FORT DRUM, NY -- For a small town young man, a middle child and a brother of four, growing up in South Carolina was tough but what he learned at a young age would drive him to success."My parents are my story, I get a lot of my passion and dedication because of them," said Command Sgt. Maj. Mike Bostic, the former senior enlisted leader of the 10th Headquarters and Special Troops Battalion, Fort Drum, NY.GROWING UPBostic grew up in Bennettsville, S.C. where discipline was a common practice."I rebelled once against my father," said Bostic. "During the summertime, we had to do our chores, we had all day to do them, and we procrastinated. When my father came home, he was furious. I told him that I wasn't going to get my punishment, and he ended up giving me all of my brothers' punishment to prove a point.""We had a long conversation and a lot of tears after that, but I learned not to procrastinate on my chores again," added Bostic.ATTENTION TO DETAILJoining the U.S. Army wasn't initially Bostic's plan, but he was ready for a challenge."All I knew was I could leave the small town I was in," said Bostic. "My brother joined the Army and left town, and if he could do it, I could do it."Bostic graduated Basic Training at Fort Sill, Oklahoma and Advanced Individual Training at Fort Jackson, S.C., where he was awarded the Military Occupational Specialty 27D, as a Legal Specialist.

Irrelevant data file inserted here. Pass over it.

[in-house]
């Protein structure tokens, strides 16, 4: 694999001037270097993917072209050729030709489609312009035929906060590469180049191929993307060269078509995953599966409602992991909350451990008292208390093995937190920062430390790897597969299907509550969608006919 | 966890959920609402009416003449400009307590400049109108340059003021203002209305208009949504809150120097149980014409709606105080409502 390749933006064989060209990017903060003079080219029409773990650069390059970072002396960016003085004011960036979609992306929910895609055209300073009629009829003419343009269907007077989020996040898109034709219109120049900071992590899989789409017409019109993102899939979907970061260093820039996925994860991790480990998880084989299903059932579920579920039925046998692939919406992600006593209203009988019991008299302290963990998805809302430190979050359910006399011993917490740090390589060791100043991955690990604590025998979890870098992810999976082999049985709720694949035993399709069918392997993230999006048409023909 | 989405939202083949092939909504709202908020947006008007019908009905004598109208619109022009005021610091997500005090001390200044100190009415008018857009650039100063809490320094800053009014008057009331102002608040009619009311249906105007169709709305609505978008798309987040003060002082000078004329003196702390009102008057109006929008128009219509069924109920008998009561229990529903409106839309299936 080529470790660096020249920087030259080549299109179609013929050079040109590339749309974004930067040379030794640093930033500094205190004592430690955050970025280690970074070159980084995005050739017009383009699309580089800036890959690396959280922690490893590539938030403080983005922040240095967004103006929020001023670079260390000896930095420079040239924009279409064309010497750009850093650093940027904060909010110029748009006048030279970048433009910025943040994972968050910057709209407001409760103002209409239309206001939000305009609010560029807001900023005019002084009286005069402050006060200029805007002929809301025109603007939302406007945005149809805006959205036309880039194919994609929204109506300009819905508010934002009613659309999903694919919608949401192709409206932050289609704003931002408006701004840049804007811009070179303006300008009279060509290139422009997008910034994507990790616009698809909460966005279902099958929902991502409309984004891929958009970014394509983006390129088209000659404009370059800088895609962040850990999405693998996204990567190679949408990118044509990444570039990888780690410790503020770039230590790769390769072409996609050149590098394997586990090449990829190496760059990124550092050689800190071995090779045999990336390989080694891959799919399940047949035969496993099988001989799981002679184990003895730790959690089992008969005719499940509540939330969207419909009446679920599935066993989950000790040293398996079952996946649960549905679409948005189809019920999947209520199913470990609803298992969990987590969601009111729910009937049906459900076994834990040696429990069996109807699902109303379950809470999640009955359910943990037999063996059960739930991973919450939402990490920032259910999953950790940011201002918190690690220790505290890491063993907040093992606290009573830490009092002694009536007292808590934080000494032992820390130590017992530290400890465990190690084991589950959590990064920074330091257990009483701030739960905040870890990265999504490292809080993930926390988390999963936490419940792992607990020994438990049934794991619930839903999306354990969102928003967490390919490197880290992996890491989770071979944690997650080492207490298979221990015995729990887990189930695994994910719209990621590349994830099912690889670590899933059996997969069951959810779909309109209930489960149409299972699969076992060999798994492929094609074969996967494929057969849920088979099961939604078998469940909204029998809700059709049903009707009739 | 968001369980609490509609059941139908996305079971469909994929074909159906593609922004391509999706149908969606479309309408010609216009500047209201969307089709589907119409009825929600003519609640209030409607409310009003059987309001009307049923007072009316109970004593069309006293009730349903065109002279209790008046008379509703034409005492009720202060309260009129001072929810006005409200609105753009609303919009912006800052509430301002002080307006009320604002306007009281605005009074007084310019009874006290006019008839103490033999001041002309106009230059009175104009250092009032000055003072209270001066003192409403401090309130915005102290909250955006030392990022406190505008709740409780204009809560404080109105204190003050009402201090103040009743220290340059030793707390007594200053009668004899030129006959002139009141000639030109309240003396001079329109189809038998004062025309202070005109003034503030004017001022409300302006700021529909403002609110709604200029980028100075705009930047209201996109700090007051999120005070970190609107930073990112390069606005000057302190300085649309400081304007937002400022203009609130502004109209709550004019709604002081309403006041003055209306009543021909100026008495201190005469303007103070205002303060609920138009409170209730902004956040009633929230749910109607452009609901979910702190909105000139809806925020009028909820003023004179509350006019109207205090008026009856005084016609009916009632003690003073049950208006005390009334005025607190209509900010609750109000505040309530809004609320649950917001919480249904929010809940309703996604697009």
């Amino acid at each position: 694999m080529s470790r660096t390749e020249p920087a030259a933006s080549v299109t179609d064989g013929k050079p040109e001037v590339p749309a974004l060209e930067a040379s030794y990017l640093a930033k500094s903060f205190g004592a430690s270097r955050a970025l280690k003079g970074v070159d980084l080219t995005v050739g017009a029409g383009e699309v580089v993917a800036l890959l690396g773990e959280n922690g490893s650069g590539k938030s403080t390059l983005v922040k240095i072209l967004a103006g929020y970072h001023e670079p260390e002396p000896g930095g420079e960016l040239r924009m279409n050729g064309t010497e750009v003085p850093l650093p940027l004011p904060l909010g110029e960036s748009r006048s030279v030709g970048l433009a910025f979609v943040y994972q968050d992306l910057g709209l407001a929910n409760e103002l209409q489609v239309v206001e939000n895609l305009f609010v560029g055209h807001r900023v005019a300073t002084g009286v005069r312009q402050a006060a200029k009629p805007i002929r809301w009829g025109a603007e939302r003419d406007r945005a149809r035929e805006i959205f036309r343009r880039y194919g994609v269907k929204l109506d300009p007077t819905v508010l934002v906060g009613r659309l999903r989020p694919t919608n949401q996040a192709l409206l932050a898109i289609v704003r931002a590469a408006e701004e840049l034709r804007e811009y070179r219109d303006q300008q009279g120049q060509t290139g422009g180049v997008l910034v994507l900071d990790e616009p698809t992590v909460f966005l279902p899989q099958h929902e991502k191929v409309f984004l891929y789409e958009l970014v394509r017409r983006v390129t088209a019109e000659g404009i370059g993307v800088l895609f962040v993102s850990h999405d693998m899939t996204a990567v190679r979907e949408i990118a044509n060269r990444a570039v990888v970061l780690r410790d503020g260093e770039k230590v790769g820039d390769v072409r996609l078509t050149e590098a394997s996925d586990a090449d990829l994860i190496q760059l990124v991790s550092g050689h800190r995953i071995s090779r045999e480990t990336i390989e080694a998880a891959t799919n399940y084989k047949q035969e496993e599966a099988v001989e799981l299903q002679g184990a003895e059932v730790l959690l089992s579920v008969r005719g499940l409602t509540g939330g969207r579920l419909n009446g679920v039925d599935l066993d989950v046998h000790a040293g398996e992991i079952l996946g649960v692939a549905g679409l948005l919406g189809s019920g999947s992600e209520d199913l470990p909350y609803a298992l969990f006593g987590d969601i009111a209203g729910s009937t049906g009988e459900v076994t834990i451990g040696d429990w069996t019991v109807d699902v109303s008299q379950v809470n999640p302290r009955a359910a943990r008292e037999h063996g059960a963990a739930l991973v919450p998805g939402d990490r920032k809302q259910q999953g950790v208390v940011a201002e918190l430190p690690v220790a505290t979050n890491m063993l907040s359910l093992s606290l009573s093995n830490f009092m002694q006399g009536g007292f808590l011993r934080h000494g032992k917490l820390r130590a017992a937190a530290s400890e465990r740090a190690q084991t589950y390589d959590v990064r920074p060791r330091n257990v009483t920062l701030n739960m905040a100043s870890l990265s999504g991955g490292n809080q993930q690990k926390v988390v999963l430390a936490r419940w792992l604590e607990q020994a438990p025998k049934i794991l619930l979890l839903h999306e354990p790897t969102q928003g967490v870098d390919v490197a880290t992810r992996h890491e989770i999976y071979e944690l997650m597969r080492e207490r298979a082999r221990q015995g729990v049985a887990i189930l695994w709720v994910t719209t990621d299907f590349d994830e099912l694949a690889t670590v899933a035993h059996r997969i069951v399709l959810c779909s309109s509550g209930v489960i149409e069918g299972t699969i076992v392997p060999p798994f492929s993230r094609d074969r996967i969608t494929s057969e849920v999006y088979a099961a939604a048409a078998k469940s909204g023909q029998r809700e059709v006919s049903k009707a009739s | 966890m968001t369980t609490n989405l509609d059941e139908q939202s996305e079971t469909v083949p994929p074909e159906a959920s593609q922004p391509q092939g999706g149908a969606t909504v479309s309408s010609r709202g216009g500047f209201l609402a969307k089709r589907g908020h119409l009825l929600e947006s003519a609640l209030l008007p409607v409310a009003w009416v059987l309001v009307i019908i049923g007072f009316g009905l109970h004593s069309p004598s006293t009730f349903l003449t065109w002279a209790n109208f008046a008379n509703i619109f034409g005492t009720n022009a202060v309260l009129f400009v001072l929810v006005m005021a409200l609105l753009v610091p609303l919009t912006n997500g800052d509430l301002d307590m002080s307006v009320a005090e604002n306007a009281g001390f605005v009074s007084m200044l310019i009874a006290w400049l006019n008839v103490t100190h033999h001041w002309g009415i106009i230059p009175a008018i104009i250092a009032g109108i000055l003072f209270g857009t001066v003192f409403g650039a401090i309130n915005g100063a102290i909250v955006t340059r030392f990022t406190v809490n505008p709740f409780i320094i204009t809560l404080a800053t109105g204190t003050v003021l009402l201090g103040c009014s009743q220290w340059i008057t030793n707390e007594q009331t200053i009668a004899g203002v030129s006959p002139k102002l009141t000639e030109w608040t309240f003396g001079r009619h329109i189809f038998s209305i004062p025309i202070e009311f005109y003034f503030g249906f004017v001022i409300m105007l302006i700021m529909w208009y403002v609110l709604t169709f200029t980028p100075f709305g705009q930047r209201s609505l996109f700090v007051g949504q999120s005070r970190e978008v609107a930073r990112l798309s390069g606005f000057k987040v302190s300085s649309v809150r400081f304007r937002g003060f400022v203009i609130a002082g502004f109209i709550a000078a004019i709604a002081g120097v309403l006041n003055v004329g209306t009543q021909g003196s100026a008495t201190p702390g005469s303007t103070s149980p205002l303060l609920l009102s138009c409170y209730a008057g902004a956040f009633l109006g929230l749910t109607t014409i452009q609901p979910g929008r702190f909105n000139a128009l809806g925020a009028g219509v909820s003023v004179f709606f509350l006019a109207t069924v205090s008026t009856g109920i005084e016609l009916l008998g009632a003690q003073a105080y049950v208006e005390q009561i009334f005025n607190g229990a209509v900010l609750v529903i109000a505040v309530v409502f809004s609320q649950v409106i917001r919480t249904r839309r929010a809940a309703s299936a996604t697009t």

In a moment of reflection, Bostic recalls a memory from his training."I will never forget the time our drill sergeant had all 60 of us go upstairs to grab a canteen full of water," said Bostic. "We went upstairs and brought down 60 canteens of water. We were only supposed to bring down one canteen. These are what they called "attention to detail" drills and by failing to pay attention resulted in a lot of physical exercise. The Army is designed to help you succeed; all you have to do is pay attention," said Bostic.VALUESThere are many values and attributes indicative of a Command Sergeant Major, Bostic lists his two most important."Standards and discipline," proclaimed Bostic."Everything in the Army is challenging, yes, but it's never hard," said Bostic. "If you fail to study the standards, then you are failing yourself and eventually going to fail your Soldiers.""If you learn how to become a disciplined individual, you will enhance morale and motivation in our organization," added Bostic. "If you figure out standards and discipline, then everything else falls into place."LEADERSHIPBostic has given 25 years of service to the U.S. Army and sees a lot of himself in his Soldiers."It humbles me to be a Command Sgt. Maj. because it is a privilege to serve in this capacity," said Bostic. "Not every Sgt. Maj. gets a wreath and not every Master Sgt. gets a diamond. These leadership positions are an honor for those that get to serve in them."Bostic relinquished his responsibility of the 10th HSTB on July 18, 2019, and had a few things to say about his time here.The one thing I am most proud of are the Soldiers, said Bostic. "They are so resilient, so capable and they really pull the heavy load."FINAL THOUGHTSTo the Soldiers of the Workhorse Battalion, Bostic offered his last words of mentorship."Be great," said Bostic. "Set a bar for yourself and achieve that standard. Even I still have room to grow and learn from my Soldiers all the time."Command Sgt. Maj. Bostic, his wife Kristen, daughter Madison and son Gavin, will continue their journey in Charlottesville, Virginia where Bostic will assume responsibilities as the Commandant of the Non-Commissioned Officer Academy and the new senior enlisted advisor for the Judge Advocate General Legal Center and School.